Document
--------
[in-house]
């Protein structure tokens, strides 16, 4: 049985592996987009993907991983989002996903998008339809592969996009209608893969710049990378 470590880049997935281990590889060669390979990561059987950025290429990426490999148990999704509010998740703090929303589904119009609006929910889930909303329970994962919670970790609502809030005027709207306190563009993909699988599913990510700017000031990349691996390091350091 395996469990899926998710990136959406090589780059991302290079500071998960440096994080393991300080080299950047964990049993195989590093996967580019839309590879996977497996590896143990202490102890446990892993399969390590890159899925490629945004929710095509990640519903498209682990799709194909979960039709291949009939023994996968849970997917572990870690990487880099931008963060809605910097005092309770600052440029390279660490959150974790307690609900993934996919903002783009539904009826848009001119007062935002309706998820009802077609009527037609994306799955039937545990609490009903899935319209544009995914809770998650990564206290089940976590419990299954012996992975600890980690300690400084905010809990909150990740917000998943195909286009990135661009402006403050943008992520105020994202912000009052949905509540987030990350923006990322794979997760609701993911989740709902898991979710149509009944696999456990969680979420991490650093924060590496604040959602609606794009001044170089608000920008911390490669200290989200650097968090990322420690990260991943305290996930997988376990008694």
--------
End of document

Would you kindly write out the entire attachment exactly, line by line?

[in-house]
């Protein structure tokens, strides 16, 4: 049985592996987009993907991983989002996903998008339809592969996009209608893969710049990378 470590880049997935281990590889060669390979990561059987950025290429990426490999148990999704509010998740703090929303589904119009609006929910889930909303329970994962919670970790609502809030005027709207306190563009993909699988599913990510700017000031990349691996390091350091 395996469990899926998710990136959406090589780059991302290079500071998960440096994080393991300080080299950047964990049993195989590093996967580019839309590879996977497996590896143990202490102890446990892993399969390590890159899925490629945004929710095509990640519903498209682990799709194909979960039709291949009939023994996968849970997917572990870690990487880099931008963060809605910097005092309770600052440029390279660490959150974790307690609900993934996919903002783009539904009826848009001119007062935002309706998820009802077609009527037609994306799955039937545990609490009903899935319209544009995914809770998650990564206290089940976590419990299954012996992975600890980690300690400084905010809990909150990740917000998943195909286009990135661009402006403050943008992520105020994202912000009052949905509540987030990350923006990322794979997760609701993911989740709902898991979710149509009944696999456990969680979420991490650093924060590496604040959602609606794009001044170089608000920008911390490669200290989200650097968090990322420690990260991943305290996930997988376990008694």